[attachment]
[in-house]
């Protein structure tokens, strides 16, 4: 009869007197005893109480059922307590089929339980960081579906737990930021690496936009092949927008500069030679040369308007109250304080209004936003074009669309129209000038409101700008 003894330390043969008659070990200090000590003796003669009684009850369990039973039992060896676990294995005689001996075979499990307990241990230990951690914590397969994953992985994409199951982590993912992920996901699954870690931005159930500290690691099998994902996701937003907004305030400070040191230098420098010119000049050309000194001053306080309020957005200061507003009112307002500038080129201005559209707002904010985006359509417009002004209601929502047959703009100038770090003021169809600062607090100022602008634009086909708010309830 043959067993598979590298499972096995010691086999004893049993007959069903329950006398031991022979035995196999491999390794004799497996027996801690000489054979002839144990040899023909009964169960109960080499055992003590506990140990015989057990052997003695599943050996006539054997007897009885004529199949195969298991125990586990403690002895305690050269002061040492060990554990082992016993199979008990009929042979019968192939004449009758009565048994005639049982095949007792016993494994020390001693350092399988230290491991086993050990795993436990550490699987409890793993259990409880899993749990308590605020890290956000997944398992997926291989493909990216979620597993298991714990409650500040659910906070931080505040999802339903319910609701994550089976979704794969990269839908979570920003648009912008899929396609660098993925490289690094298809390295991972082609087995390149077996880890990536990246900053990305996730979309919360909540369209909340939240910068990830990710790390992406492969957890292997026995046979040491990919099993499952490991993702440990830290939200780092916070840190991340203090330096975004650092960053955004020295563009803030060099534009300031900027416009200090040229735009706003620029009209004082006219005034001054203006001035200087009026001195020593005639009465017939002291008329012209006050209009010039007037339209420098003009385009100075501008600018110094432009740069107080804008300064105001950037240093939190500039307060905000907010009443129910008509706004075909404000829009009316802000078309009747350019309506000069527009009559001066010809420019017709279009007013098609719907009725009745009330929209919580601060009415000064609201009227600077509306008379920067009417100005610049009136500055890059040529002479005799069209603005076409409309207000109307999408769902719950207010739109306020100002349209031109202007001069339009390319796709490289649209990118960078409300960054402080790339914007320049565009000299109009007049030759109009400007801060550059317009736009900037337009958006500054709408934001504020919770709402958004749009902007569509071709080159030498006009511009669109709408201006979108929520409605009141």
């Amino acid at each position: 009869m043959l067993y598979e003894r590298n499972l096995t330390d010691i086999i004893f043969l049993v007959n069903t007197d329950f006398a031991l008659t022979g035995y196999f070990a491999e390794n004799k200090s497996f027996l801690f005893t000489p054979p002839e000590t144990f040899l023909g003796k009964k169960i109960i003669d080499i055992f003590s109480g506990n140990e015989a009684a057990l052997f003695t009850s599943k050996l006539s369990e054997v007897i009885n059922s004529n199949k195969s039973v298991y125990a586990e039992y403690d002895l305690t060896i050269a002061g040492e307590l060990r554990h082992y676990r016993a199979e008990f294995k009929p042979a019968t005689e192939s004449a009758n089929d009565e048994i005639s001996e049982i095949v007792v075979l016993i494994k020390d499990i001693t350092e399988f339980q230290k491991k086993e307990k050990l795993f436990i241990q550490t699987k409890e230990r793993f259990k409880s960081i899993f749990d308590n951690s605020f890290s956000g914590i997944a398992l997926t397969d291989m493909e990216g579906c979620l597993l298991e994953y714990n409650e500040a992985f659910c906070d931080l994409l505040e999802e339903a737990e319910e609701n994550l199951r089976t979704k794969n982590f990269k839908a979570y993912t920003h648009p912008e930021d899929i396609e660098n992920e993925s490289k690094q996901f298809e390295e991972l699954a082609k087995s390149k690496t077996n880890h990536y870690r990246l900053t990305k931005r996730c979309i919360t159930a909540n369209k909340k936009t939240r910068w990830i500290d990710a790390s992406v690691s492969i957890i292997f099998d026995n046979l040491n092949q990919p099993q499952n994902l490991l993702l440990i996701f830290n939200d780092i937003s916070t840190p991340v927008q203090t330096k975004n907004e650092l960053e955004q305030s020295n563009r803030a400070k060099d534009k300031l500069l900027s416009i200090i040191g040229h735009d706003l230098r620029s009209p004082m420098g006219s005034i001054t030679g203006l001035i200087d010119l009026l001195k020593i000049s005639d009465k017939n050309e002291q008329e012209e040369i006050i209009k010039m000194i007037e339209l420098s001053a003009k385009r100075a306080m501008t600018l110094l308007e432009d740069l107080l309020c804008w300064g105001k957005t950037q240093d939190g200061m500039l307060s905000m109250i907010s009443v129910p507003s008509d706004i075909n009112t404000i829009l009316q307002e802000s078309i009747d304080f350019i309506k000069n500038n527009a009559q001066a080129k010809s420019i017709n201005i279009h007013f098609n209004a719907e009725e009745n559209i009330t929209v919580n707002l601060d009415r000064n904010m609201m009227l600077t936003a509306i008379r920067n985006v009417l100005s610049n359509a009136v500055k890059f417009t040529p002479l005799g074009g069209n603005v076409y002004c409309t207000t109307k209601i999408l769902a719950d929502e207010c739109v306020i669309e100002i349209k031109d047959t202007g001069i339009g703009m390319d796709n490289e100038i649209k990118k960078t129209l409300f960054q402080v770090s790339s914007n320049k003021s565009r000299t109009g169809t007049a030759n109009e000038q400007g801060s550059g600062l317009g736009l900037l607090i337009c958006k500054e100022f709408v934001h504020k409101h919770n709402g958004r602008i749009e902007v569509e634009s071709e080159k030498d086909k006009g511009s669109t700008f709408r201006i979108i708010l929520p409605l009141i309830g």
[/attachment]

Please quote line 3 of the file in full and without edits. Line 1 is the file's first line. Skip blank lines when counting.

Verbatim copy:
């Amino acid at each position: 009869m043959l067993y598979e003894r590298n499972l096995t330390d010691i086999i004893f043969l049993v007959n069903t007197d329950f006398a031991l008659t022979g035995y196999f070990a491999e390794n004799k200090s497996f027996l801690f005893t000489p054979p002839e000590t144990f040899l023909g003796k009964k169960i109960i003669d080499i055992f003590s109480g506990n140990e015989a009684a057990l052997f003695t009850s599943k050996l006539s369990e054997v007897i009885n059922s004529n199949k195969s039973v298991y125990a586990e039992y403690d002895l305690t060896i050269a002061g040492e307590l060990r554990h082992y676990r016993a199979e008990f294995k009929p042979a019968t005689e192939s004449a009758n089929d009565e048994i005639s001996e049982i095949v007792v075979l016993i494994k020390d499990i001693t350092e399988f339980q230290k491991k086993e307990k050990l795993f436990i241990q550490t699987k409890e230990r793993f259990k409880s960081i899993f749990d308590n951690s605020f890290s956000g914590i997944a398992l997926t397969d291989m493909e990216g579906c979620l597993l298991e994953y714990n409650e500040a992985f659910c906070d931080l994409l505040e999802e339903a737990e319910e609701n994550l199951r089976t979704k794969n982590f990269k839908a979570y993912t920003h648009p912008e930021d899929i396609e660098n992920e993925s490289k690094q996901f298809e390295e991972l699954a082609k087995s390149k690496t077996n880890h990536y870690r990246l900053t990305k931005r996730c979309i919360t159930a909540n369209k909340k936009t939240r910068w990830i500290d990710a790390s992406v690691s492969i957890i292997f099998d026995n046979l040491n092949q990919p099993q499952n994902l490991l993702l440990i996701f830290n939200d780092i937003s916070t840190p991340v927008q203090t330096k975004n907004e650092l960053e955004q305030s020295n563009r803030a400070k060099d534009k300031l500069l900027s416009i200090i040191g040229h735009d706003l230098r620029s009209p004082m420098g006219s005034i001054t030679g203006l001035i200087d010119l009026l001195k020593i000049s005639d009465k017939n050309e002291q008329e012209e040369i006050i209009k010039m000194i007037e339209l420098s001053a003009k385009r100075a306080m501008t600018l110094l308007e432009d740069l107080l309020c804008w300064g105001k957005t950037q240093d939190g200061m500039l307060s905000m109250i907010s009443v129910p507003s008509d706004i075909n009112t404000i829009l009316q307002e802000s078309i009747d304080f350019i309506k000069n500038n527009a009559q001066a080129k010809s420019i017709n201005i279009h007013f098609n209004a719907e009725e009745n559209i009330t929209v919580n707002l601060d009415r000064n904010m609201m009227l600077t936003a509306i008379r920067n985006v009417l100005s610049n359509a009136v500055k890059f417009t040529p002479l005799g074009g069209n603005v076409y002004c409309t207000t109307k209601i999408l769902a719950d929502e207010c739109v306020i669309e100002i349209k031109d047959t202007g001069i339009g703009m390319d796709n490289e100038i649209k990118k960078t129209l409300f960054q402080v770090s790339s914007n320049k003021s565009r000299t109009g169809t007049a030759n109009e000038q400007g801060s550059g600062l317009g736009l900037l607090i337009c958006k500054e100022f709408v934001h504020k409101h919770n709402g958004r602008i749009e902007v569509e634009s071709e080159k030498d086909k006009g511009s669109t700008f709408r201006i979108i708010l929520p409605l009141i309830g």